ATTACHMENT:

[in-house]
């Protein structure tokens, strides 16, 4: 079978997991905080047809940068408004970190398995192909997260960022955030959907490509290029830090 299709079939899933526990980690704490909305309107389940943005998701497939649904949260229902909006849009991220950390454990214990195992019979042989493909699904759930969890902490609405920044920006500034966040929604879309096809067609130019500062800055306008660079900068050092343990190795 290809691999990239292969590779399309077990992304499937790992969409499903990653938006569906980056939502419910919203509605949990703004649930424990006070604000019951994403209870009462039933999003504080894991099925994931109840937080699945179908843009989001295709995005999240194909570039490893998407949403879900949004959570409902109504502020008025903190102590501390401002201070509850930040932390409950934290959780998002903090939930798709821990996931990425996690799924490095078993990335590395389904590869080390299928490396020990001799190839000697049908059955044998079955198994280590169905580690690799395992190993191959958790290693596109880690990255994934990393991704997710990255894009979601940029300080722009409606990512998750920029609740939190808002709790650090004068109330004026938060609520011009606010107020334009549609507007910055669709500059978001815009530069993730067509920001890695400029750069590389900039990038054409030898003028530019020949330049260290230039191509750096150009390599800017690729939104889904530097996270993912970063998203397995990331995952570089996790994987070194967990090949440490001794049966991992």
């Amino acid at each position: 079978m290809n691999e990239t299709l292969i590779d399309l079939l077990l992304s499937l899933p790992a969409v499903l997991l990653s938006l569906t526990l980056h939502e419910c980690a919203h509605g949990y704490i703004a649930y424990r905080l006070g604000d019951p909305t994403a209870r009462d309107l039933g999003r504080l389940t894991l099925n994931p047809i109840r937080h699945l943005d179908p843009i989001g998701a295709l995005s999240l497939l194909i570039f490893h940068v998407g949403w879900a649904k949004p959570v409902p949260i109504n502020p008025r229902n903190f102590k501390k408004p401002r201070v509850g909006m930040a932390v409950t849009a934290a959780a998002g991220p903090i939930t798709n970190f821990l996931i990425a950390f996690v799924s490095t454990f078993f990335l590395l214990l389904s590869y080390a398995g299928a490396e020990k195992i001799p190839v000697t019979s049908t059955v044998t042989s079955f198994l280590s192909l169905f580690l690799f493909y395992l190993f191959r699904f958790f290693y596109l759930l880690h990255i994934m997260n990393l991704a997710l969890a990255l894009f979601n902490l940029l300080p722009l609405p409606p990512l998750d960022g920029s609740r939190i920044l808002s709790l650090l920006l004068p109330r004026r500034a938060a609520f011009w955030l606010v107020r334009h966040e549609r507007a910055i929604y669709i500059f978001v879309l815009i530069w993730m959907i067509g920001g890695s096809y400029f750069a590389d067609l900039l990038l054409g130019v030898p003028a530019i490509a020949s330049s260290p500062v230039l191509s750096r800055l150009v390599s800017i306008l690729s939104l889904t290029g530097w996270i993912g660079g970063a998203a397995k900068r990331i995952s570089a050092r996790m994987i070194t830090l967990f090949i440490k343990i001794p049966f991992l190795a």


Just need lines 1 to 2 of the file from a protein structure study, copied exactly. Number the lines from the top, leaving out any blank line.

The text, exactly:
[in-house]
């Protein structure tokens, strides 16, 4: 079978997991905080047809940068408004970190398995192909997260960022955030959907490509290029830090 299709079939899933526990980690704490909305309107389940943005998701497939649904949260229902909006849009991220950390454990214990195992019979042989493909699904759930969890902490609405920044920006500034966040929604879309096809067609130019500062800055306008660079900068050092343990190795 290809691999990239292969590779399309077990992304499937790992969409499903990653938006569906980056939502419910919203509605949990703004649930424990006070604000019951994403209870009462039933999003504080894991099925994931109840937080699945179908843009989001295709995005999240194909570039490893998407949403879900949004959570409902109504502020008025903190102590501390401002201070509850930040932390409950934290959780998002903090939930798709821990996931990425996690799924490095078993990335590395389904590869080390299928490396020990001799190839000697049908059955044998079955198994280590169905580690690799395992190993191959958790290693596109880690990255994934990393991704997710990255894009979601940029300080722009409606990512998750920029609740939190808002709790650090004068109330004026938060609520011009606010107020334009549609507007910055669709500059978001815009530069993730067509920001890695400029750069590389900039990038054409030898003028530019020949330049260290230039191509750096150009390599800017690729939104889904530097996270993912970063998203397995990331995952570089996790994987070194967990090949440490001794049966991992």